Such a definition of theology is not only utter nonsense, it is also incredibly dangerous. What this “Catholic priest” is saying is that Sacred Theology is not a science dealing with objective, supernatural, divinely-revealed truth; rather, it is subjective human reflection on an experience. That spells the end of all theology as a source of objectively true knowledge about God and His revelation. It does away with the notion of the Catholic Faith being objectively true in the same sense and understanding for all people and all times.

The inevitable result of McDermott’s nonsensical idea is that theology becomes an insufferable mixture of subjective opinions that will continually evolve as time progresses and human conditions — existential situations, social prejudices and presuppositions, the claims of natural science, etc. — change. As man changes with the times, so must theology. That is where aggiornamento (John XXIII’s “updating”) comes in.

That is one of the fundamental errors of the so-called ‘New Theology’ (Nouvelle Theologie) and is rooted in the false notion of truth first proposed by Maurice Blondel (1861-1949). In 1924, the Holy Office condemned 12 propositions pertaining to Blondel’s Philosophy of Action. Among them is the following error:

…truth is not found in any particular act of the intellect, in which “conformity with the object,” as the Scholastics say, would be had, but truth is always in the becoming, and it exists in the progressive equivalence of the intellect and life, to wit, in a certain perpetual motion, by which the intellect endeavors to develop and make known that which experience brings forth or action demands, but still on these terms: That nothing in the entire advancement to a more finished state ever be regarded as confirmed and firmly established.

(Holy Office of Pope Pius XI, Decree concerning Propositions pertaining to the Philosophy of Action, Dec. 1, 1924)

Again, the above is a condemned error. It is evident how much the Novus Ordo theology of our day is poisoned by it.

When the New Theology with its “dynamic” notion of truth began to gain traction in the 1940s, the saintly and staunchly orthodox Fr. Reginald Garrigou-Lagrange, O.P. (1877-1964) exposed its dangers and refuted its errors:

The idea that theology should be based on subjective experience renders all theological claims relative to the individual theologian, that is, relative to his experience. It is easy to see how that leads to agnosticism, the idea that objective religious truth cannot be known at all.

As Pope Pius X stated in his 1907 encyclical against Modernism:

What is to prevent such experiences from being found in any religion? In fact, that they are so is maintained by not a few. On what grounds can Modernists deny the truth of an experience affirmed by a follower of Islam? Will they claim a monopoly of true experiences for Catholics alone? Indeed, Modernists do not deny, but actually maintain, some confusedly, others frankly, that all religions are true.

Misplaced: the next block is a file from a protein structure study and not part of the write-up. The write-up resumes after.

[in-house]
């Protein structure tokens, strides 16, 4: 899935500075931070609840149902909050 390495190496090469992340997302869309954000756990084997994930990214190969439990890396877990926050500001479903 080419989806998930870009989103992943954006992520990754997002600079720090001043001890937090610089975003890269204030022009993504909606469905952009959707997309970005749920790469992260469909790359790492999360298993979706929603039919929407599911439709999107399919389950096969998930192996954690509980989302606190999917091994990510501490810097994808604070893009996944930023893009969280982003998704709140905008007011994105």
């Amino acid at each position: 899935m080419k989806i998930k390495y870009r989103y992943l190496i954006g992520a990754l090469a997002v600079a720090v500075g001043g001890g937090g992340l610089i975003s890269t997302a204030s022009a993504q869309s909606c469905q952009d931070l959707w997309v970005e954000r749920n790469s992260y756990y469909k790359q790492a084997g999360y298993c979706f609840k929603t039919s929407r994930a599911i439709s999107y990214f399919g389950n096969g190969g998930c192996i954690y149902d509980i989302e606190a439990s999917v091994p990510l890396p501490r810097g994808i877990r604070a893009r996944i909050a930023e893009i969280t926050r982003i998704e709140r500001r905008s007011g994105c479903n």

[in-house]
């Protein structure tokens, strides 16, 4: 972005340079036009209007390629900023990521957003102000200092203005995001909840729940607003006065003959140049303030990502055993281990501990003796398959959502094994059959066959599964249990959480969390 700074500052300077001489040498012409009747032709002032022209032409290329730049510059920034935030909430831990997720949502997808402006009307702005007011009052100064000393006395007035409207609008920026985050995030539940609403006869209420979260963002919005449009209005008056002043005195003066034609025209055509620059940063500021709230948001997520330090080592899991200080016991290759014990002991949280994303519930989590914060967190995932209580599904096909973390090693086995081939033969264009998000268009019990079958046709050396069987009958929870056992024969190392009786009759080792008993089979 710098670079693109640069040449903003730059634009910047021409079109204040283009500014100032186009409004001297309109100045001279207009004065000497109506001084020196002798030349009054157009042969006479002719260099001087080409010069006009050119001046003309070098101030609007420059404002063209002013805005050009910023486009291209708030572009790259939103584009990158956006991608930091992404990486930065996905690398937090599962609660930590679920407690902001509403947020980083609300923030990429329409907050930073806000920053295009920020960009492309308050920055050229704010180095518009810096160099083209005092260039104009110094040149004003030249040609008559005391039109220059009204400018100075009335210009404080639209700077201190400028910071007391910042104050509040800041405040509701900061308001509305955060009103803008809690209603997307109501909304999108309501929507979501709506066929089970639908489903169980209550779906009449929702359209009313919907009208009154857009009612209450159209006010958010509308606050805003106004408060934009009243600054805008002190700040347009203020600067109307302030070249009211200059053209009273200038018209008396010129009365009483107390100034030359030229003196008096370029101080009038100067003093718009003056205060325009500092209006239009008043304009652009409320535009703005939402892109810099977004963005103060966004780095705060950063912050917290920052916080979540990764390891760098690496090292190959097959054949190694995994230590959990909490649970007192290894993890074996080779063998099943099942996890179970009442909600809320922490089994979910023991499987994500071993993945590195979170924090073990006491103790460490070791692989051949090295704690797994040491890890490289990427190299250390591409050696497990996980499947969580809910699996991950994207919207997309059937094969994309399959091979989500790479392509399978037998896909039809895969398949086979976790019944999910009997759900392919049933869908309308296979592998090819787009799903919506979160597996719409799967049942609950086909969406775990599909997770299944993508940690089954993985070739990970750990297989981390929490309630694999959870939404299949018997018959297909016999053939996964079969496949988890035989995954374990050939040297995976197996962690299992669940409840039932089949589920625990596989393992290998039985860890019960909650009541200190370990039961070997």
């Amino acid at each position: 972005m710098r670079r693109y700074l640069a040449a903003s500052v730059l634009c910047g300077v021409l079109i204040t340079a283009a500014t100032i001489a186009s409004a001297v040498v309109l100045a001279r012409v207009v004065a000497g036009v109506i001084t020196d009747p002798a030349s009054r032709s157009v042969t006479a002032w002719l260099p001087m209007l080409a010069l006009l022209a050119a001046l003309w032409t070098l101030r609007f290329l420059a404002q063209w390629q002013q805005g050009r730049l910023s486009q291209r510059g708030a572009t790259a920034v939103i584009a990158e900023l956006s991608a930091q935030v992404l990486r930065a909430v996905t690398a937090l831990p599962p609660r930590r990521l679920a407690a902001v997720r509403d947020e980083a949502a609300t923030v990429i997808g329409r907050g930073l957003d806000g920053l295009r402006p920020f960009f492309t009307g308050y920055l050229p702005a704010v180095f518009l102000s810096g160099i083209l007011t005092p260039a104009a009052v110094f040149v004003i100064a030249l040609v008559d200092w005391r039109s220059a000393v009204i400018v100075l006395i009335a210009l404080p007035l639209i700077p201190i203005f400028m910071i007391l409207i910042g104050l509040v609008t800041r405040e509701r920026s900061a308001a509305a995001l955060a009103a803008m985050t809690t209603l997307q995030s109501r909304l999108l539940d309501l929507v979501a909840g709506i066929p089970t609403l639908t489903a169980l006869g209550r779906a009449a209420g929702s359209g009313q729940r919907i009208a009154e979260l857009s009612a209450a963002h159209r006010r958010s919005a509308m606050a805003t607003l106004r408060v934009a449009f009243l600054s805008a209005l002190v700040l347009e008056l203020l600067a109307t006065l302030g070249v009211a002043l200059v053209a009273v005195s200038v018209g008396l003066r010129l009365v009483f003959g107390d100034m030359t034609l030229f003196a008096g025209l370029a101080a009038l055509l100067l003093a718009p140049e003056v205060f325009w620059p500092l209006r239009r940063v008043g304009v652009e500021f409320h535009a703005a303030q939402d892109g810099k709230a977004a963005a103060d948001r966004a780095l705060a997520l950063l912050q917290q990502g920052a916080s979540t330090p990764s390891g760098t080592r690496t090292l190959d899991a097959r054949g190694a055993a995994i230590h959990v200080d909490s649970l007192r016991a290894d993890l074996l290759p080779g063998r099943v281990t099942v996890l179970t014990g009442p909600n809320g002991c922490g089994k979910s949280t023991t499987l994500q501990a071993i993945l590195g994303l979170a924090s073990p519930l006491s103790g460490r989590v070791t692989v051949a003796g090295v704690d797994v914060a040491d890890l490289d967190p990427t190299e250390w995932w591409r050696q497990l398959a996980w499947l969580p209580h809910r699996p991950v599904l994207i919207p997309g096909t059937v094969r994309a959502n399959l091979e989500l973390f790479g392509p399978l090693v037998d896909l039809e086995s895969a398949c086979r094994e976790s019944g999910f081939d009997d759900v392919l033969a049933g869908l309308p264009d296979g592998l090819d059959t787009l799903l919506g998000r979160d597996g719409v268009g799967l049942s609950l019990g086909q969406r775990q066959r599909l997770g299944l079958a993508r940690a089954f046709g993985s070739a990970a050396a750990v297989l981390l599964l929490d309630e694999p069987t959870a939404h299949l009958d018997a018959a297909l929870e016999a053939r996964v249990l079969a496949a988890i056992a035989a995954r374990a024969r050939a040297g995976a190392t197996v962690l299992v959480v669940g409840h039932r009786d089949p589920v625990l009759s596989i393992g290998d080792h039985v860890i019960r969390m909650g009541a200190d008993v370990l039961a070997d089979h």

(Pope St. Pius X, Encyclical Pascendi Dominici, n. 14)

That is precisely what the Vatican under ‘Pope’ Francis (Jorge Bergoglio) is marching towards — two steps forward, one step back.

That is why he declared in 2019, together with a Muslim imam: “The pluralism and the diversity of religions, color, sex, race and language are willed by God in His wisdom, through which He created human beings” (A Document on Human Fraternity; underlining added). That is blasphemy!

It is also why Bergoglio preaches that the different religions of the world are an “enrichment” for humanity; that our religious differences “are necessary”; and that, although “in the past, our [religious] differences set us at odds, nowadays we see in them the richness of different ways of coming to God….” It is religious indifferentism and egalitarianism. It is Modernism. It is apostasy!

“Jesus saith to him: I am the way, and the truth, and the life. No man cometh to the Father, but by me” (Jn 14:6); “The man who goes back, who is not true to Christ’s teaching, loses hold of God; the man who is true to that teaching, keeps hold both of the Father and of the Son” (2 Jn 9; Knox translation).

The primary purpose of the Catholic Church isn’t to enable people to have a continual “experience” of Jesus Christ, as McDermott thinks. It is, rather, to teach, govern, and sanctify souls and thereby lead them to Eternal Life in Heaven. As Pope Leo XIII declared, “the only true religion is the one established by Jesus Christ Himself, and which He committed to His Church to protect and to propagate” (Encyclical Immortale Dei, n. 7). From this truth derives the objective obligation every human being has to embrace Roman Catholicism: “The Church is indeed conscious of her divine mission to all mankind, and of the obligation which all men have to practice the one true religion…” (Pope Pius XI, Encyclical Divini Illius Magistri, n. 39).

It’s too bad Jim McDermott does not believe that.

Image source: americamagazine.org
License: fair use